Federal Circuit Finds 25% Damages Rule Is Too Unreliable to be Used In Calculating Patent Damages
In Uniloc USA, Inc. v. Microsoft Corp., Civ Case No. 2010-105, -1055 (Fed. Cir. January 4, 2011), Uniloc owns U.S. Patent No. 5,490,216 (“’216 patent”), which is drawn to a registration system designed to prevent illegal software copying. Specifically, the ‘216 patent discloses a program which only allows software to run without restrictions on a system when the system determines that the software is legitimate. Microsoft includes a Product Activation feature in its Windows XP software and accompanying software which requires the use of a product key which, if valid, allows unrestricted use of the software, and if not valid, only allows use of the software in a demo mode.
Uniloc sued Microsoft in the District of Rhode Island alleging that the Product Activation feature infringed the ‘216 patent. After a first remand from the Federal Circuit rejecting the District Court’s initial claim construction, the jury found that Microsoft had infringed the ‘216 patent, that the infringement was willful, and awarded damages of $388 million based in part on testimony from a damages expert using a “25% rule” as a basis for determining a reasonable royalty. Microsoft filed six post trial motions including motions JMOL for invalidity, non-infringement, and no willfulness, as well as a motion for a new trial on the issue of damages for improper use of the 25% rule. The District Court denied the motion JMOL on the issue of invalidity, granted the motion JMOL of non-infringement as well as no willfulness, and granted the motion JMOL new trial on the issue of damages.
On appeal, the Federal Circuit reversed the District Court grant of the JMOL motion of noninfringement and sustained the denial of the JMOL motion on the issue of invalidity, thus sustaining the jury verdict on the issue of infringement of a valid claim. The Federal Circuit also upheld the District Court grant of JMOL on the issue of no willfulness, noting that the District Court was correct in finding that Uniloc had not presented any evidence of subjective or objective recklessness, especially as the claims involved complex issues relating to equivalencies. As such, the Federal Circuit found no need for a new trial on the issue of willfulness such that the issues of infringement and willfulness were resolved.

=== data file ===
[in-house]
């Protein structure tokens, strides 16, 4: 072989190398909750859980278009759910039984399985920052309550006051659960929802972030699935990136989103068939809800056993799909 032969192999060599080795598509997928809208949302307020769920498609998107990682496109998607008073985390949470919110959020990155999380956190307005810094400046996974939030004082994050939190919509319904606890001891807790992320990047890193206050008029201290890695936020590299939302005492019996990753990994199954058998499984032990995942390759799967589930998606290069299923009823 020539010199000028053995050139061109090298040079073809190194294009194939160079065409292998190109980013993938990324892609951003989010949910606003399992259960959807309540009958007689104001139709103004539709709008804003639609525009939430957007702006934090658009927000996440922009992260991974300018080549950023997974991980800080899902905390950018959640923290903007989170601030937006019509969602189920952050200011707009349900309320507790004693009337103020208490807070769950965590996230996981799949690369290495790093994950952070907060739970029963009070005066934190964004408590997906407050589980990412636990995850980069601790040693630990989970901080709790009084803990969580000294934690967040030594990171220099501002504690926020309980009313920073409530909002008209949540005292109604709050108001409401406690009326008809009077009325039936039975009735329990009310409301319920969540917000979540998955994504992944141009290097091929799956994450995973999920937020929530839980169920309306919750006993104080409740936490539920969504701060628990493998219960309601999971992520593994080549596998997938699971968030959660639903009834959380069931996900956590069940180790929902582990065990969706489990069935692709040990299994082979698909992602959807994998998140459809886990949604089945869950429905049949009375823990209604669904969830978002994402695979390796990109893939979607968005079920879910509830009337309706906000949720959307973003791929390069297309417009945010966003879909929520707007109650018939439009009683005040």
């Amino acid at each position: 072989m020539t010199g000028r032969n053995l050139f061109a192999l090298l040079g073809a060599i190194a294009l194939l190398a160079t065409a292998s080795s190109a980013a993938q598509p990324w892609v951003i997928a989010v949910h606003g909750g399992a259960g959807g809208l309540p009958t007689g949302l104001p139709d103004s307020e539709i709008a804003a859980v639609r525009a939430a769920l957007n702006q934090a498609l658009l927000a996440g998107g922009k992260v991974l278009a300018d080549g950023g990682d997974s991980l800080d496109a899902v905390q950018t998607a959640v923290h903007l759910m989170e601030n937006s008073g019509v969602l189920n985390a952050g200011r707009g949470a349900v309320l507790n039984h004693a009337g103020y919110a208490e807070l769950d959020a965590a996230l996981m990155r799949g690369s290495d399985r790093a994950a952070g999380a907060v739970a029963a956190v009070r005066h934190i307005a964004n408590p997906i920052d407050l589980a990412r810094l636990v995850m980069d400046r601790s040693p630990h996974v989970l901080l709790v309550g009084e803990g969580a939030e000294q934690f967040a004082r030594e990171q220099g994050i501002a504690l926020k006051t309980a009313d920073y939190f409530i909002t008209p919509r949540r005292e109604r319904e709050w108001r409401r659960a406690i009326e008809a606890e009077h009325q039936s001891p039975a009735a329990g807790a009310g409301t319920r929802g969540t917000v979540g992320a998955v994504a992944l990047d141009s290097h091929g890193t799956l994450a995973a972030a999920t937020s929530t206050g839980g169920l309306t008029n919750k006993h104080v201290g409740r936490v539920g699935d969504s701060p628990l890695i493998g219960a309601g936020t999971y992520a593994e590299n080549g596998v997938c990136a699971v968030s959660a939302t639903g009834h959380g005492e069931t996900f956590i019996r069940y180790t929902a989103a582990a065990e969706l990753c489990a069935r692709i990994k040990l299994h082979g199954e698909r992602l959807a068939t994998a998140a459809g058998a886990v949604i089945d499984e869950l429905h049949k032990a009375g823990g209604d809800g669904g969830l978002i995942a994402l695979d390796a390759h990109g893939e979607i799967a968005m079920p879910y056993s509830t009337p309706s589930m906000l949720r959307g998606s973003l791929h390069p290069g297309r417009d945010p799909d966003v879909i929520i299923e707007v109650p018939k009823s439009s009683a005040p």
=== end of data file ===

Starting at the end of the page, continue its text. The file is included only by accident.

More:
On the next issue of damages, the Federal Circuit also upheld the District Court’s grant of a new trial on the issue of damages. In order to arrive at the $388 million dollar award, the jury evaluated the testimony of Uniloc’s expert, Dr. Gemini. As summarized by the Federal Circuit, Dr. Gemini testified that damages should be $564,946,803, which is based upon a hypothetical negotiation using the factors outlined in Georgia-Pacific Corp. v. U.S. Plywood Corp., 318 F. Supp. 1116 (S.D.N.Y. 1970).
As a starting point, Dr. Gemini noted that a Court-accepted methodology used a 25% “rule of thumb”, whereby 25% of the value of a product would go to the patent owner. In this case, Dr. Gemini valued each Product Activation feature as being worth $10 to Microsoft given the importance of preventing piracy, such that the rule of thumb began with a royalty rate of $2.50 per Product Activation. From this, Dr. Gemini arrived at a reasonable royalty of $564,946,803.